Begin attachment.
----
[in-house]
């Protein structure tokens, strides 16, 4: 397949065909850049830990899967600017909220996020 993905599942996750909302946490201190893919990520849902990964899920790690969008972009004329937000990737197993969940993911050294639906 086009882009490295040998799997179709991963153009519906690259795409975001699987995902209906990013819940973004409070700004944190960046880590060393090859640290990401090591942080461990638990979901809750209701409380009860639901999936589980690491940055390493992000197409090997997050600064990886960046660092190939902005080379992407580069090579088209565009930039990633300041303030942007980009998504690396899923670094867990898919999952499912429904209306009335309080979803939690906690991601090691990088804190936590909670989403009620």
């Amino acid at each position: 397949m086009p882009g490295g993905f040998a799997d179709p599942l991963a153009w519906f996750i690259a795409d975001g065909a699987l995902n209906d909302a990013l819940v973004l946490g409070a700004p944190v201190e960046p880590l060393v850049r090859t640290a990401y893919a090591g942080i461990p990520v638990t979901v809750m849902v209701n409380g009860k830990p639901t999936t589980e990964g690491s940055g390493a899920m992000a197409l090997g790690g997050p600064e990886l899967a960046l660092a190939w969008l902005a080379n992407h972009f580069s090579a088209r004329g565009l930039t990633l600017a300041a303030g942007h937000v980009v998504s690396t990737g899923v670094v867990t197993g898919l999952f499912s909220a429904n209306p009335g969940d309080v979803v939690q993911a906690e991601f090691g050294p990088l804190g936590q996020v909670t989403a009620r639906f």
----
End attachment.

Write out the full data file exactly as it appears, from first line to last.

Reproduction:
[in-house]
């Protein structure tokens, strides 16, 4: 397949065909850049830990899967600017909220996020 993905599942996750909302946490201190893919990520849902990964899920790690969008972009004329937000990737197993969940993911050294639906 086009882009490295040998799997179709991963153009519906690259795409975001699987995902209906990013819940973004409070700004944190960046880590060393090859640290990401090591942080461990638990979901809750209701409380009860639901999936589980690491940055390493992000197409090997997050600064990886960046660092190939902005080379992407580069090579088209565009930039990633300041303030942007980009998504690396899923670094867990898919999952499912429904209306009335309080979803939690906690991601090691990088804190936590909670989403009620």
């Amino acid at each position: 397949m086009p882009g490295g993905f040998a799997d179709p599942l991963a153009w519906f996750i690259a795409d975001g065909a699987l995902n209906d909302a990013l819940v973004l946490g409070a700004p944190v201190e960046p880590l060393v850049r090859t640290a990401y893919a090591g942080i461990p990520v638990t979901v809750m849902v209701n409380g009860k830990p639901t999936t589980e990964g690491s940055g390493a899920m992000a197409l090997g790690g997050p600064e990886l899967a960046l660092a190939w969008l902005a080379n992407h972009f580069s090579a088209r004329g565009l930039t990633l600017a300041a303030g942007h937000v980009v998504s690396t990737g899923v670094v867990t197993g898919l999952f499912s909220a429904n209306p009335g969940d309080v979803v939690q993911a906690e991601f090691g050294p990088l804190g936590q996020v909670t989403a009620r639906f």